There are some instances when neck pain develops and there was no injury to explain what happened. In this case, a condition known as spinal stenosis may be involved. Cervical spinal stenosis is when the canal in which the spinal cord passes becomes narrowed, causing pressure on the spinal cord and nerves. When this compression occurs, it often causes pain in the neck, but can also transmit pain down the arms (one or both). It can cause numbness, arm weakness and in extreme cases leg weakness too. Stenosis is most often caused by degeneration of the vertebra in the discs and joints, known as the facets. This is often a slow developing, progressive condition which becomes worse with time. In order to diagnose spinal stenosis, a thorough exam needs to be done and testing, such as an MRI should be ordered. The MRI will help determine the region where the narrowing is occurring and if it is affecting the spinal cord, nerves or both. Once spinal stenosis is diagnosed, there are a variety of treatments that can be employed. For early spinal stenosis, physical therapy may be useful to help lessen symptoms and maintain neck mobility. As the condition progresses, options that can be considered include cervical injections, as performed by a pain management physician, and surgical intervention. Surgery most often entails an ACDF (anterior cervical discectomy and fusion). In this case, this would involve decompression of the spinal canal and nerves not from a herniated disc, but instead from the bony overgrowth of the vertebra. It still involves removing the disc so the spinal canal can be accessed, and is done through the front portion of the neck. A prosthetic will be placed to replace the disc (or discs if this involves several levels). It requires an overnight stay in the hospital, use of a cervical collar (hard or soft) to limit neck motion, and a period of limited lifting and overhead reaching. If the stenosis is very severe and involves several levels, a posterior approach fusion may need to be utilized to decompress the spinal cord and nerves. This is done through the back of the neck and instead involves rods and screws to fuse the neck. This is a more extensive surgery which will require possibly 1-2 days in the hospital and use of a hard cervical collar. This type of fusion is not often required, but is occasionally necessary for an acceptable decompression.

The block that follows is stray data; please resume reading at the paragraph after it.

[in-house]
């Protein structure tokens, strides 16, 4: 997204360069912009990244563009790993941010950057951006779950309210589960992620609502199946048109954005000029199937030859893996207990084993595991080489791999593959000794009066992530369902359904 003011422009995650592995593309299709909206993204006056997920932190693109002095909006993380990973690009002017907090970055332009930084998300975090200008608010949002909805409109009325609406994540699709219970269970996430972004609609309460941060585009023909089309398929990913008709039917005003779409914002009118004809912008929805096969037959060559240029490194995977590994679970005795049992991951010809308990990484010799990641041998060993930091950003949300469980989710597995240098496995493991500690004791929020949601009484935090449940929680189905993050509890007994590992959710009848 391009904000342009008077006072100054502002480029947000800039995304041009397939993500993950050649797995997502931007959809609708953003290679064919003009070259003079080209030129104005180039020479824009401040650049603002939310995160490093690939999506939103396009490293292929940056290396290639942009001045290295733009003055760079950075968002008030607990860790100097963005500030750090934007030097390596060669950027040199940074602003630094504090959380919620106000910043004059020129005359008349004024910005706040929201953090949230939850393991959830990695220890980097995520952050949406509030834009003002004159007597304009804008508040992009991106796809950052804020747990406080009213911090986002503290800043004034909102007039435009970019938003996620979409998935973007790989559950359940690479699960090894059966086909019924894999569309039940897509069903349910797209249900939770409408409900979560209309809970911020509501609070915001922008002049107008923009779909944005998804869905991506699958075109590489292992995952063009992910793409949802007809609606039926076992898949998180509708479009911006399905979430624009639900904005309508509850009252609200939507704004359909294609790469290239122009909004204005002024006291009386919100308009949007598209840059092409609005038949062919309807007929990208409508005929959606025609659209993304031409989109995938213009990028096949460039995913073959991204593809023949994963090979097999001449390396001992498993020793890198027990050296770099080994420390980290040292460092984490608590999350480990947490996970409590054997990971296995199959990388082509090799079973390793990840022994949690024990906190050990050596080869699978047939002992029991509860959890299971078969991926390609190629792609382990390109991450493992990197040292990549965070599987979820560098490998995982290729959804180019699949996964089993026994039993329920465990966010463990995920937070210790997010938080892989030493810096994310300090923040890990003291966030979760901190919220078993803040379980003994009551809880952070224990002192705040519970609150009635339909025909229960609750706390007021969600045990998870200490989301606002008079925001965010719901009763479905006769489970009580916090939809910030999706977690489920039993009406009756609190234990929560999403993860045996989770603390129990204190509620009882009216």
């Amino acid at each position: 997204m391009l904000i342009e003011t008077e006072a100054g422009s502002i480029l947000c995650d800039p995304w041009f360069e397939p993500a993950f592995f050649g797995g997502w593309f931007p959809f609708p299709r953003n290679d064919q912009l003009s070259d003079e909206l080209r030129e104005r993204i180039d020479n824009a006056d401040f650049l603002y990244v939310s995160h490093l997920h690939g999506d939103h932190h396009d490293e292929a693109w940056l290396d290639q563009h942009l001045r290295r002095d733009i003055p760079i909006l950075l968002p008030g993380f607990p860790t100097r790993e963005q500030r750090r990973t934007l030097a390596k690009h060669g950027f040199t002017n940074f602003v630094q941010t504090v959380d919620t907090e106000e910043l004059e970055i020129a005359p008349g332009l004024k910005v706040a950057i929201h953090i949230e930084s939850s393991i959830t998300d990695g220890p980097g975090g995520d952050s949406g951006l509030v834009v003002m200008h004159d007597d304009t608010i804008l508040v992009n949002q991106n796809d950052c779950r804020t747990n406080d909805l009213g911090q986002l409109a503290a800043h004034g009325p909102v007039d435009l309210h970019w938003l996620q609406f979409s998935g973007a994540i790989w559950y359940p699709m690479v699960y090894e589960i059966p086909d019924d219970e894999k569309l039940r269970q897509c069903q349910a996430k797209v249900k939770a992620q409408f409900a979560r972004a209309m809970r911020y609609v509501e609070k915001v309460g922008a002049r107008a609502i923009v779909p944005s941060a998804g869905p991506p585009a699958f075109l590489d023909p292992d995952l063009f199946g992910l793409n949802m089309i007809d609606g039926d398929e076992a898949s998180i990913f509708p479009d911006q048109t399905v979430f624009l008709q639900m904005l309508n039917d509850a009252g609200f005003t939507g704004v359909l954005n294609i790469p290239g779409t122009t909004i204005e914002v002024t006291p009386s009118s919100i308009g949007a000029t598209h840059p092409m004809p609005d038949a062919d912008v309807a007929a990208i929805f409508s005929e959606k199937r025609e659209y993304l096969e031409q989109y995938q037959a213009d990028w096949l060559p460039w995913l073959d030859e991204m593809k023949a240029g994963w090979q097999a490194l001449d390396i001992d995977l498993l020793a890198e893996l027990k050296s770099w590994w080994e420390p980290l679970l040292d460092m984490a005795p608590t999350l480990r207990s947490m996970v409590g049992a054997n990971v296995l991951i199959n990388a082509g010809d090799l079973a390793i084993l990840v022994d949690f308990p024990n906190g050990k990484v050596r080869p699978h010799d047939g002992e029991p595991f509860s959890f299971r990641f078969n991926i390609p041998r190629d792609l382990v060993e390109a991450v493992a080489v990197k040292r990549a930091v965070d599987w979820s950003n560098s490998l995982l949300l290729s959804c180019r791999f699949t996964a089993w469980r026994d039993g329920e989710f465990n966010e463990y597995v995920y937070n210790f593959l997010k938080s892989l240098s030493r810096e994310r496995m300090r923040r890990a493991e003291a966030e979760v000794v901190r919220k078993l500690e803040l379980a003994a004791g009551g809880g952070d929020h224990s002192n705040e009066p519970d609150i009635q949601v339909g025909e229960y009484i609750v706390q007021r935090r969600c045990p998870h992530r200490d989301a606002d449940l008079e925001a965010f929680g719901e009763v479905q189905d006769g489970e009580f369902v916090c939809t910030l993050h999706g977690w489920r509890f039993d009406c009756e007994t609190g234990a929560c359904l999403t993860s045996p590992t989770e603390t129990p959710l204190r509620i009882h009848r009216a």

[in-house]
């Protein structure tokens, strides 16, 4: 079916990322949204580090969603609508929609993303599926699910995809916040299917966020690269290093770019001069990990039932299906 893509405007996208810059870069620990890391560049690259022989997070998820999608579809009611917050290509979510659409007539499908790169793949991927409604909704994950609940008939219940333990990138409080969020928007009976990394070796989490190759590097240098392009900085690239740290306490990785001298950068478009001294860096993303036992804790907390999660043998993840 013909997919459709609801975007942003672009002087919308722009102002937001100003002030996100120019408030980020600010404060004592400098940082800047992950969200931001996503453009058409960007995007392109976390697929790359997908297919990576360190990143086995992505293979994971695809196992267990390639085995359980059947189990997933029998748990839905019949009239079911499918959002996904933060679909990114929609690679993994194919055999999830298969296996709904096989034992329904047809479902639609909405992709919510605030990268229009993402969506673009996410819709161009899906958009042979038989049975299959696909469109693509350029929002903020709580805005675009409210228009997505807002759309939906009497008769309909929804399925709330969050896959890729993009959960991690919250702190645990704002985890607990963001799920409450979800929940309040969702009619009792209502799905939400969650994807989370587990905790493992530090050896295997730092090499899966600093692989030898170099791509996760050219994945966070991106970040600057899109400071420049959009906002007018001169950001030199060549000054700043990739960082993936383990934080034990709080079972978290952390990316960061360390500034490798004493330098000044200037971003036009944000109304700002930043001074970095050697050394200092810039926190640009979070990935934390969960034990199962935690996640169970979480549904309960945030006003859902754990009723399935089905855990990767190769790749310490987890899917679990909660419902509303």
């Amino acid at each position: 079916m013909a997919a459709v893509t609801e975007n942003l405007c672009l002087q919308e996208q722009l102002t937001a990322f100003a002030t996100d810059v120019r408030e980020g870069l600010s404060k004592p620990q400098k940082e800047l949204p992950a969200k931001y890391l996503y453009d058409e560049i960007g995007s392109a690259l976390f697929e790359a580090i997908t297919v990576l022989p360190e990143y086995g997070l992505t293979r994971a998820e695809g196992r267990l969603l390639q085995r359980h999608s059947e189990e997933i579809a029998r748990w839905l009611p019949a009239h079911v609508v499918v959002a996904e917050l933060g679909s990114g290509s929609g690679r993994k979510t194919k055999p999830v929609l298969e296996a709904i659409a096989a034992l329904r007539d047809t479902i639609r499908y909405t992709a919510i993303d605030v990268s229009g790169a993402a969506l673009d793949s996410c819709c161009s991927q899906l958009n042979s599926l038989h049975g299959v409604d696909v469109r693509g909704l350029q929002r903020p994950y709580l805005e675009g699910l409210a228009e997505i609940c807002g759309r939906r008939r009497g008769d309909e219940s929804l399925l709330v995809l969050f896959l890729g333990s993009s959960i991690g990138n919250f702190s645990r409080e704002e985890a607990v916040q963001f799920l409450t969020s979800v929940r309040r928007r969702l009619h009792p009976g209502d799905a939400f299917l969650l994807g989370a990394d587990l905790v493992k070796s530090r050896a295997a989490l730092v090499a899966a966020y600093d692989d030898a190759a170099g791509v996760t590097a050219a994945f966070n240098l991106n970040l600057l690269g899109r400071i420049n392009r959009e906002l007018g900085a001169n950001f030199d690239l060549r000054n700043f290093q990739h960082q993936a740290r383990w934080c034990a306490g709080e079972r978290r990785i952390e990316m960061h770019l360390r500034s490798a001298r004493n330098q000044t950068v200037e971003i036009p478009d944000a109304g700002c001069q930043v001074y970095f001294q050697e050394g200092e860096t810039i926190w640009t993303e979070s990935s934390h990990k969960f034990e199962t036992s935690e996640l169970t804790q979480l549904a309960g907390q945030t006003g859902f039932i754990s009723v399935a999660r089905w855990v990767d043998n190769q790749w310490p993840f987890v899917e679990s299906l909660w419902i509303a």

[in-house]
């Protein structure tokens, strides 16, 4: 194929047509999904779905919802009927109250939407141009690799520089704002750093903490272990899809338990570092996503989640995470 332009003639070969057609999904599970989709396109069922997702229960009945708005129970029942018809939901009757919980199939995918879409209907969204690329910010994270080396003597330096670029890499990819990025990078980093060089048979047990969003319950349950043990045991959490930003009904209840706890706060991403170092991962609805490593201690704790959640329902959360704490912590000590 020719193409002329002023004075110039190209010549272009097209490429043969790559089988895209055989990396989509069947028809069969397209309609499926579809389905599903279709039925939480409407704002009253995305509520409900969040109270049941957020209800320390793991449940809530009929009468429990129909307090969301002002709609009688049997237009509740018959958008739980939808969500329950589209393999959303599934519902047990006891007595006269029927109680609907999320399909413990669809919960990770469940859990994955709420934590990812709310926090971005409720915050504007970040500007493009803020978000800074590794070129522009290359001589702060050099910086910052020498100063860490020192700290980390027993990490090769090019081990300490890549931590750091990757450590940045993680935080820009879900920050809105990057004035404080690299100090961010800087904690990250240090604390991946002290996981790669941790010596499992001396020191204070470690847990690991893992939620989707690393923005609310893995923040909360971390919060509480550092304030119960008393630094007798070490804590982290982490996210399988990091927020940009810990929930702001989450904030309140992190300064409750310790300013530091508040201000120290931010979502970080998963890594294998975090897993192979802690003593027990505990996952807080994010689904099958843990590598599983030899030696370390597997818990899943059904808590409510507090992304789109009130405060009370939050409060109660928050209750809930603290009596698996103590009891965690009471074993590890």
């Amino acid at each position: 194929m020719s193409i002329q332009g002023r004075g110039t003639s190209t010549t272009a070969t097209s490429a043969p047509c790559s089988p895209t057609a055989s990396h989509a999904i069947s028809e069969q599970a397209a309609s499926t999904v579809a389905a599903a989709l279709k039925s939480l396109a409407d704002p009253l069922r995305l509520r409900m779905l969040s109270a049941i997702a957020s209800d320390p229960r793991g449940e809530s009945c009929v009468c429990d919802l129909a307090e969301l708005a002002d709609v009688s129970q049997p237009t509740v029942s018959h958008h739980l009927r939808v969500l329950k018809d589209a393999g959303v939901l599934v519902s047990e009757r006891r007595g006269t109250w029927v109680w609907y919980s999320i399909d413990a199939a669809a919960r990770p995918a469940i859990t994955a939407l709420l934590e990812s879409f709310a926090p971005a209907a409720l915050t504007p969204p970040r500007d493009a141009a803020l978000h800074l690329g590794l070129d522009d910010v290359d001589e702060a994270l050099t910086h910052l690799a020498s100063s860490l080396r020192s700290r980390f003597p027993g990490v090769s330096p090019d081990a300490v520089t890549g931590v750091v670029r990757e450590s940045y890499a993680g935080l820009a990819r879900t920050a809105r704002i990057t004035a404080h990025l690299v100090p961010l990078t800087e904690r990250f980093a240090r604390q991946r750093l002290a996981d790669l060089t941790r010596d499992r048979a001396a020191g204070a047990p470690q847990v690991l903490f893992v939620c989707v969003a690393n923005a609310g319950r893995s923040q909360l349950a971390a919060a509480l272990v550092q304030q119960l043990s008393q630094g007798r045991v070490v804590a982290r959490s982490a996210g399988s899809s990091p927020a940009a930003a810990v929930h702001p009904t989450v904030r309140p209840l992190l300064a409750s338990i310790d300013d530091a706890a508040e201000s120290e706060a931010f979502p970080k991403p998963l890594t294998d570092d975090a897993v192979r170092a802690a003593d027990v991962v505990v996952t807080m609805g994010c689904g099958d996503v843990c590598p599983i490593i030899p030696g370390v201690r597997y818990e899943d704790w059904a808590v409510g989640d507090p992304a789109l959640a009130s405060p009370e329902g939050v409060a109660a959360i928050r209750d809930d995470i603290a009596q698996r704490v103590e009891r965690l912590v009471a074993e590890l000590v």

Cervical Degenerative Disc Disease
Cervical Degenerative Disc Disease is another term used for arthritis of the neck. This is where the cushioning discs between the vertebrae become less effective at doing their job as cushions. This causes them to decrease in height and allows for the vertebra in some cases to rub together and develop bone spurs. This often occurs as the result of age, use and injury. It can also occur in the discs above and below areas of prior surgeries due to the alteration of force placed on these discs. Unfortunately, disc degeneration often worsens over time instead of getting better. The typical symptoms include pain and stiffness of the neck, but can in some instances cause pain and numbness in the arms. Diagnosis is made using thorough examination and x-rays of the neck. Occasionally, MRI and CT are used, but are not necessary in all cases. Often medication, physical therapy and injections with a pain management physician can help ease the pain. In more extreme cases, surgery can be utilized. This would involve an ACDF (anterior cervical discectomy and fusion) to remove bone spurs and heighten the discs that have collapsed. This can be recommended if there is disease at one or two levels, but is less advised if the degeneration is throughout the entire neck. Surgery requires an overnight stay in the hospital, use of a cervical collar (hard or soft) to limit neck motion, and a period of limited lifting and overhead reaching while the fusion heals. It is still possible for arthritis to form above and below the surgery, however, so the risks and benefits have to be carefully weighed before proceeding.
This information, while extensive, is not an all inclusive list of all issues that can cause neck pain. It is simply a guide to give you an idea of some more common neck problems. If you have pain in your neck, it is best to seek medical attention to properly diagnose your issue. This will include a comprehensive review of history and examination as well as appropriate imaging studies to help us determine the diagnosis and best treatment options in your case.